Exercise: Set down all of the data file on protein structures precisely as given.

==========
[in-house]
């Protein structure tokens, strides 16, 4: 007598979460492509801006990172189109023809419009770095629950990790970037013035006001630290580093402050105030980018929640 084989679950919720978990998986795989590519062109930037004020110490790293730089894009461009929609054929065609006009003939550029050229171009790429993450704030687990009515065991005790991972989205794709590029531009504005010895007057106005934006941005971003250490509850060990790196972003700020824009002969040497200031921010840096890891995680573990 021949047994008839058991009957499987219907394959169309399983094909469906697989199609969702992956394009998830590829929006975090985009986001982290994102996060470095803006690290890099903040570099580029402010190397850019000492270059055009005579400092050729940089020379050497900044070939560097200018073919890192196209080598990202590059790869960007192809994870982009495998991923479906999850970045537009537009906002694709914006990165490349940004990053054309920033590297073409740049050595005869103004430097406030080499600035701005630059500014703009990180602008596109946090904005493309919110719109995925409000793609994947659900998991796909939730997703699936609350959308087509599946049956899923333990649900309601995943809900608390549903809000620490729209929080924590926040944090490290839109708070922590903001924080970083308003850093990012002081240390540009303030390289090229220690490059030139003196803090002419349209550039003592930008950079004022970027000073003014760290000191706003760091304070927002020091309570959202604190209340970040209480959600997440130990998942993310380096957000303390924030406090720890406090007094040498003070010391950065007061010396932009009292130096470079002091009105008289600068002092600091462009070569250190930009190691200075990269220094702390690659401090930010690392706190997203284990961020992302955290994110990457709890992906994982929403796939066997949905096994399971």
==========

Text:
[in-house]
């Protein structure tokens, strides 16, 4: 007598979460492509801006990172189109023809419009770095629950990790970037013035006001630290580093402050105030980018929640 084989679950919720978990998986795989590519062109930037004020110490790293730089894009461009929609054929065609006009003939550029050229171009790429993450704030687990009515065991005790991972989205794709590029531009504005010895007057106005934006941005971003250490509850060990790196972003700020824009002969040497200031921010840096890891995680573990 021949047994008839058991009957499987219907394959169309399983094909469906697989199609969702992956394009998830590829929006975090985009986001982290994102996060470095803006690290890099903040570099580029402010190397850019000492270059055009005579400092050729940089020379050497900044070939560097200018073919890192196209080598990202590059790869960007192809994870982009495998991923479906999850970045537009537009906002694709914006990165490349940004990053054309920033590297073409740049050595005869103004430097406030080499600035701005630059500014703009990180602008596109946090904005493309919110719109995925409000793609994947659900998991796909939730997703699936609350959308087509599946049956899923333990649900309601995943809900608390549903809000620490729209929080924590926040944090490290839109708070922590903001924080970083308003850093990012002081240390540009303030390289090229220690490059030139003196803090002419349209550039003592930008950079004022970027000073003014760290000191706003760091304070927002020091309570959202604190209340970040209480959600997440130990998942993310380096957000303390924030406090720890406090007094040498003070010391950065007061010396932009009292130096470079002091009105008289600068002092600091462009070569250190930009190691200075990269220094702390690659401090930010690392706190997203284990961020992302955290994110990457709890992906994982929403796939066997949905096994399971």